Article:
The Food and Drug Administration (FDA) has approved the use of MDMA in large-scale trials as a treatment for post-traumatic stress disorder (PTSD).
Small scale studies have previously used the drug, also known as the party-drug ecstasy, to alleviate some of the symptoms of PTSD.
As reported by the New York Times, the FDA green lit a Phase 3 clinical trial, which is significant as it marks the final stage of testing before it can be submitted for approval as a prescription drug.
Dr Charles R. Marmar, the head of psychiatry at New York University's Langone School of Medicine and a leading PTSD researcher, told the Times that he was "cautious but hopeful".
Study participants have previously reported significant improvements in their condition following a course of MDMA therapy, and researchers have been optimistic about the future of the drug as a form of treatment.
"If they can keep getting good results, it will be of great use," Marmar said. However, he also voiced some caution, which was echoed by other reactions to the FDA's approval. "It's a feel-good drug, and we know people are prone to abuse it," he said.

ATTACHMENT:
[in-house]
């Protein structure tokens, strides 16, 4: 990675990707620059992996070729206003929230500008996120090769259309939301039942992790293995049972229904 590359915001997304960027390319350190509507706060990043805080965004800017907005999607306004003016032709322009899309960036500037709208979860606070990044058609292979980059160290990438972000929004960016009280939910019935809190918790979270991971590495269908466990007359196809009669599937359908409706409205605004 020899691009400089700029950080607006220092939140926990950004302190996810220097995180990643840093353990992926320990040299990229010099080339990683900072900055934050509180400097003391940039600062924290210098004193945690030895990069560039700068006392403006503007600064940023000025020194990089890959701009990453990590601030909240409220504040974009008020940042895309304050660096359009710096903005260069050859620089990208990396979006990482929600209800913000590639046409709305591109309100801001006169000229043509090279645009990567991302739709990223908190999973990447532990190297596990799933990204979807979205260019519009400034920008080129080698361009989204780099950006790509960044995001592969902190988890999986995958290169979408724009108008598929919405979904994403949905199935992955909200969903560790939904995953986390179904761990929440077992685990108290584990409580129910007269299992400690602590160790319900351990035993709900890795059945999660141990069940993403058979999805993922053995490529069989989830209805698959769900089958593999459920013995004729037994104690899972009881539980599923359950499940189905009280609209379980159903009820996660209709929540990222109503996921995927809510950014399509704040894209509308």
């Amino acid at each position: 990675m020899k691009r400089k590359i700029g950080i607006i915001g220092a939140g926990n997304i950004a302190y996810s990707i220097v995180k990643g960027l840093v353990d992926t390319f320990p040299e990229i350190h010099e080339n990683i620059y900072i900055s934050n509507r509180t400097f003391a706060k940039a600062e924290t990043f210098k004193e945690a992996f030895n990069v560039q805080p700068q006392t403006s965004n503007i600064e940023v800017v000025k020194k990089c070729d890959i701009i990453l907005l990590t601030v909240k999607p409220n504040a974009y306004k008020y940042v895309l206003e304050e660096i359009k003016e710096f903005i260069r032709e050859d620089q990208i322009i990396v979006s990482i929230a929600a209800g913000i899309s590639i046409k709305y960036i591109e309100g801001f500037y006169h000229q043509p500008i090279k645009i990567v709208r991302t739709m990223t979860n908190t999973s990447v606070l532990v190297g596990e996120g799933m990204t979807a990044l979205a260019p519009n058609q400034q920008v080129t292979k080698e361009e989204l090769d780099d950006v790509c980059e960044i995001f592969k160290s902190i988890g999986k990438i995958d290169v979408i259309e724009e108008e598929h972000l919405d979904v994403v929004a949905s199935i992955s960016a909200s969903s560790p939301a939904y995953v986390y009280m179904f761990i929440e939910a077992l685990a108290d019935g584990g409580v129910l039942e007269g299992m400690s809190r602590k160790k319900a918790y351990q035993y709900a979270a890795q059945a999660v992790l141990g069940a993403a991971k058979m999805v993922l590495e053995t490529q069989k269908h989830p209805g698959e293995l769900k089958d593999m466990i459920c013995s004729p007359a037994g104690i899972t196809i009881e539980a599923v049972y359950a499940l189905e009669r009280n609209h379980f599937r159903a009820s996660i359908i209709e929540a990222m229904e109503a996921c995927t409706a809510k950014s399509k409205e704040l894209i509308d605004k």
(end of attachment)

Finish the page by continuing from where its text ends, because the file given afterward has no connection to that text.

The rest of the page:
According to the Times, the Multidisciplinary Association for Psychedelic Studies, a small nonprofit created in 1985 to advocate the legal medical use of MDMA, LSD, marijuana and other banned drugs, sponsored six Phase 2 studies treating a total of 130 PTSD patients with the stimulant. It will also fund the Phase 3 research, which will include at least 230 patients.
Two trials in Charleston focused on treating combat veterans, sexual assault victims, and police and firefighters with PTSD who had not responded to traditional prescription drugs or psychotherapy. Patients had, on average, struggled with symptoms for 17 years.
After three doses of MDMA administered under a psychiatrist's guidance, the patients reported a 56 percent decrease of severity of symptoms on average, one study found. By the end of the study, two-thirds no longer met the criteria for having PTSD. Follow-up examinations found that improvements lasted more than a year after therapy, the Times reported.
"We can sometimes see this kind of remarkable improvement in traditional psychotherapy, but it can take years, if it happens at all," said Dr Michael C Mithoefer, the psychiatrist who conducted the trials here. "We think it works as a catalyst that speeds the natural healing process."
The researchers are so optimistic that they have applied for so-called breakthrough therapy status with the Food and Drug Administration, which would speed the approval process. If approved, the drug could be available by 2021.